Heartburn Medications Lawsuit: MDL 2789

The first heartburn medication lawsuit was filed in the Western District of Tennessee against AstraZeneca’s Nexium in May 2016. The PPI kidney failure lawsuit alleged that the defendants knew or should have known about the significantly increased risk for kidney injuries and failed to adequately warn consumers. According to the complaint, Charles Bowers took Nexium from 2003 to 2008, when he was diagnosed with acute interstitial nephritis. As a result of his condition, Mr. Bowers was forced to undergo dialysis three times a week and is awaiting a kidney transplant.

In February 2017, the Judicial Panel of Multidistrict Litigation denied a motion to combine 39 cases into centralized proceedings, as they said the cases were too different. By the summer of 2017, there were more than 160 lawsuits filed against five PPI manufacturers.

Due to the overwhelming glut of similar cases, Multidistrict Litigation (MDL 2789) was finally approved to streamline proceedings. As of July 2018, 4,618 out of 4,644 PPI kidney failure lawsuits were still pending before U.S. District Judge Claire C. Cecchi in New Jersey, where more than 60 early suits were filed.

Unlike a class action lawsuit, each case will be heard individually following a series of bellwether cases that will expose the strengths and weaknesses for both sides of the argument. The first bellwether trial is scheduled for September 21, 2020.

Proton Pump Inhibitor settlements and verdicts


To date, there have been no PPI verdicts or PPI settlements. As we wait for the first bellwether trial in 2020, more and more lawsuits continue to appear in courts across the country. The total number of cases is expected to reach 10,000 by that time. In addition, recent studies have suggested a possible link between stomach cancer and PPIs, so it is possible the scope of litigation may soon widen.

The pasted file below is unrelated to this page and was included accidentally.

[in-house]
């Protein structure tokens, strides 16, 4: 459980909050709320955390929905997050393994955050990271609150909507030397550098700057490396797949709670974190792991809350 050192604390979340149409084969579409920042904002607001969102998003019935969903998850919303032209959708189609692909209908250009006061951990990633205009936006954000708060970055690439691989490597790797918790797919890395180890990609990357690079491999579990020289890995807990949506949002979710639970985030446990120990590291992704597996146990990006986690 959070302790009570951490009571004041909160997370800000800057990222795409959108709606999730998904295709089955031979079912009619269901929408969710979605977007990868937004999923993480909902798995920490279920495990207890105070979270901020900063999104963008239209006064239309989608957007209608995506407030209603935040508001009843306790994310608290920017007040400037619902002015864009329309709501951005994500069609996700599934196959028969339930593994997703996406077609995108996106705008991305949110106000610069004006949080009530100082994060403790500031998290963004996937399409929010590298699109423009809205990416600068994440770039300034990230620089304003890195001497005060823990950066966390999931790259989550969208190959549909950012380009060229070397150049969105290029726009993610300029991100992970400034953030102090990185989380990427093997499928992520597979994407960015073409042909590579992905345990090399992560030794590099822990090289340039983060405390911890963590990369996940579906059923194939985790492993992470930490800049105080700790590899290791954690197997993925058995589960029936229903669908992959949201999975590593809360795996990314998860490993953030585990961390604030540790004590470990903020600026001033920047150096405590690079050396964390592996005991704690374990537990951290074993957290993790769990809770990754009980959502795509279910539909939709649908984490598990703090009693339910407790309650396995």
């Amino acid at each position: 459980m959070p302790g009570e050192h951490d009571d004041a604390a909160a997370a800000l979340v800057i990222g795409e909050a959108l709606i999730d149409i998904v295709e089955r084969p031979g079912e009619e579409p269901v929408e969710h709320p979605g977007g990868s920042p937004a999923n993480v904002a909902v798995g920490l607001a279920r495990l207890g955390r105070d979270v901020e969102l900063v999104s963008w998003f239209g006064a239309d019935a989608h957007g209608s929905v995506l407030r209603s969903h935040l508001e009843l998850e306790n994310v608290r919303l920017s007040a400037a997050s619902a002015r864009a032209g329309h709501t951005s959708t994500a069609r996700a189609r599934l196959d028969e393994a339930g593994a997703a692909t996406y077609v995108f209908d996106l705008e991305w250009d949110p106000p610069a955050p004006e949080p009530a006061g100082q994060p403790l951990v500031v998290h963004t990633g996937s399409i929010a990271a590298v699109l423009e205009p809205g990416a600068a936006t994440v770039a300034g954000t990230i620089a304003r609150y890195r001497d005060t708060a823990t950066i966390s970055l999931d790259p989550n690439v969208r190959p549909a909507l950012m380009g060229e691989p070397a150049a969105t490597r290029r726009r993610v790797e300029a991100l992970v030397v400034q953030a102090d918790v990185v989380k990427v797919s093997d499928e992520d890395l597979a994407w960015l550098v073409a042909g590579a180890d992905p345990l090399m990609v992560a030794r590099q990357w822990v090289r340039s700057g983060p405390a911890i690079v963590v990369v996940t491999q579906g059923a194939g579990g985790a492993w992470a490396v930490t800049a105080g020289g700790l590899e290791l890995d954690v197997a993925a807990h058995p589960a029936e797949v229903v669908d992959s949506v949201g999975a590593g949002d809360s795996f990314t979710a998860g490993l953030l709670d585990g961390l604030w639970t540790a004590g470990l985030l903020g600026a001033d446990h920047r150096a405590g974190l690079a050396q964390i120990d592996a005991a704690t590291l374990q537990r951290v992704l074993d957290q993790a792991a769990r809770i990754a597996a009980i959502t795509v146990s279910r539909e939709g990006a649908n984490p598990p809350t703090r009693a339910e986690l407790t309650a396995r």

Contact PPI lawyers at Showard Law Firm

If you or a loved one has suffered kidney injuries as a result of PPI use, please call today to schedule your FREE consultation with one of the attorneys at Showard Law Firm to discuss the possibility of filing a PPI kidney failure lawsuit. Call (520) 622-3344 or toll free (866) 307-2147.

Additional resources on PPI’s:

  1. CNN – Heartburn Medications and Infections, http://www.cnn.com/2010/HEALTH/05/10/heartburn.medicine.infections/index.html
  2. Renal and Urology News – Chronic Kidney Disease More Likely With PPIs, https://www.renalandurologynews.com/chronic-kidney-disease-ckd/chronic-kidney-disease-more-likely-with-proton-pump-inhibitors/article/640718/
  3. FDA – Safety Alert for Proton Pump Inhibitors, https://web.archive.org/web/20170112003839/http:/www.fda.gov/safety/medwatch/safetyinformation/safetyalertsforhumanmedicalproducts/ucm213321.htm
  4. United States District Court, District of New Jersey, Proton-Pump MDL 2789, http://www.njd.uscourts.gov/proton-pump-mdl-2789
  5. British Medical Journal – Long-term Proton Pump Inhibitors and Gastric Cancer, https://gut.bmj.com/content/early/2017/09/18/gutjnl-2017-314605

A study released in 2016 by the Journal of American Society of Nephrology found that 96% of patients taking a PPI had an increased risk of developing kidney failure, and 28% of patients had an increased risk for developing kidney disease.